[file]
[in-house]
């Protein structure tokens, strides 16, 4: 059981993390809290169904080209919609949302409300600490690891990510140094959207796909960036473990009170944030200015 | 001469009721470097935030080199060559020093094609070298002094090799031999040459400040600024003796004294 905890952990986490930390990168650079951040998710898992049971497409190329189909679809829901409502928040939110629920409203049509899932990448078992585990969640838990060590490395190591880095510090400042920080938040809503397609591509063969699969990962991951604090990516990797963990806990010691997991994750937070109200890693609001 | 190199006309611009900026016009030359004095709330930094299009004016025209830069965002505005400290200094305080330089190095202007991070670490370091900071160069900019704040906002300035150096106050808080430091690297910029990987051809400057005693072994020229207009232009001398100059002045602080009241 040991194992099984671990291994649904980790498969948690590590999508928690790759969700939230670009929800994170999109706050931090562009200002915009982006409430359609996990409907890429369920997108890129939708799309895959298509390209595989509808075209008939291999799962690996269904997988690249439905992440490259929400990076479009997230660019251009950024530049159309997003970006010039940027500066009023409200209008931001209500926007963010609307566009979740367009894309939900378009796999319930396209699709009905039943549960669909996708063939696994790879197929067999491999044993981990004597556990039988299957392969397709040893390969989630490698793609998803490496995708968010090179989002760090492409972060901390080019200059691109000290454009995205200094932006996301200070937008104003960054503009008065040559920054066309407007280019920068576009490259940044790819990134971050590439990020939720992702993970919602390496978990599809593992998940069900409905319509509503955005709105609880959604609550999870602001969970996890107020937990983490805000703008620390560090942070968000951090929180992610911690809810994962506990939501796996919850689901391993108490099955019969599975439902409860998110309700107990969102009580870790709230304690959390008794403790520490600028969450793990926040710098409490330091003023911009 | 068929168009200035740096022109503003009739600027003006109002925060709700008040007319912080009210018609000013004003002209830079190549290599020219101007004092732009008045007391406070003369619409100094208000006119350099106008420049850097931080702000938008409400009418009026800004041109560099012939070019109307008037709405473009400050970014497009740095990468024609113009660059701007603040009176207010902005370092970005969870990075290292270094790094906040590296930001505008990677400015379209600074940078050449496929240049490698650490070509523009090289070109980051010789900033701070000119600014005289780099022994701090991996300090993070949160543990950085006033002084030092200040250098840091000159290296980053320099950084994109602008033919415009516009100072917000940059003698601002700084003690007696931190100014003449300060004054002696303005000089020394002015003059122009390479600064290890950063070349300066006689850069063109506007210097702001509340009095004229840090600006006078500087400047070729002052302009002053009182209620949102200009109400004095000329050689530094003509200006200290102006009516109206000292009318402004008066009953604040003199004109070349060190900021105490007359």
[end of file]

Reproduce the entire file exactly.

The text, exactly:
[in-house]
């Protein structure tokens, strides 16, 4: 059981993390809290169904080209919609949302409300600490690891990510140094959207796909960036473990009170944030200015 | 001469009721470097935030080199060559020093094609070298002094090799031999040459400040600024003796004294 905890952990986490930390990168650079951040998710898992049971497409190329189909679809829901409502928040939110629920409203049509899932990448078992585990969640838990060590490395190591880095510090400042920080938040809503397609591509063969699969990962991951604090990516990797963990806990010691997991994750937070109200890693609001 | 190199006309611009900026016009030359004095709330930094299009004016025209830069965002505005400290200094305080330089190095202007991070670490370091900071160069900019704040906002300035150096106050808080430091690297910029990987051809400057005693072994020229207009232009001398100059002045602080009241 040991194992099984671990291994649904980790498969948690590590999508928690790759969700939230670009929800994170999109706050931090562009200002915009982006409430359609996990409907890429369920997108890129939708799309895959298509390209595989509808075209008939291999799962690996269904997988690249439905992440490259929400990076479009997230660019251009950024530049159309997003970006010039940027500066009023409200209008931001209500926007963010609307566009979740367009894309939900378009796999319930396209699709009905039943549960669909996708063939696994790879197929067999491999044993981990004597556990039988299957392969397709040893390969989630490698793609998803490496995708968010090179989002760090492409972060901390080019200059691109000290454009995205200094932006996301200070937008104003960054503009008065040559920054066309407007280019920068576009490259940044790819990134971050590439990020939720992702993970919602390496978990599809593992998940069900409905319509509503955005709105609880959604609550999870602001969970996890107020937990983490805000703008620390560090942070968000951090929180992610911690809810994962506990939501796996919850689901391993108490099955019969599975439902409860998110309700107990969102009580870790709230304690959390008794403790520490600028969450793990926040710098409490330091003023911009 | 068929168009200035740096022109503003009739600027003006109002925060709700008040007319912080009210018609000013004003002209830079190549290599020219101007004092732009008045007391406070003369619409100094208000006119350099106008420049850097931080702000938008409400009418009026800004041109560099012939070019109307008037709405473009400050970014497009740095990468024609113009660059701007603040009176207010902005370092970005969870990075290292270094790094906040590296930001505008990677400015379209600074940078050449496929240049490698650490070509523009090289070109980051010789900033701070000119600014005289780099022994701090991996300090993070949160543990950085006033002084030092200040250098840091000159290296980053320099950084994109602008033919415009516009100072917000940059003698601002700084003690007696931190100014003449300060004054002696303005000089020394002015003059122009390479600064290890950063070349300066006689850069063109506007210097702001509340009095004229840090600006006078500087400047070729002052302009002053009182209620949102200009109400004095000329050689530094003509200006200290102006009516109206000292009318402004008066009953604040003199004109070349060190900021105490007359």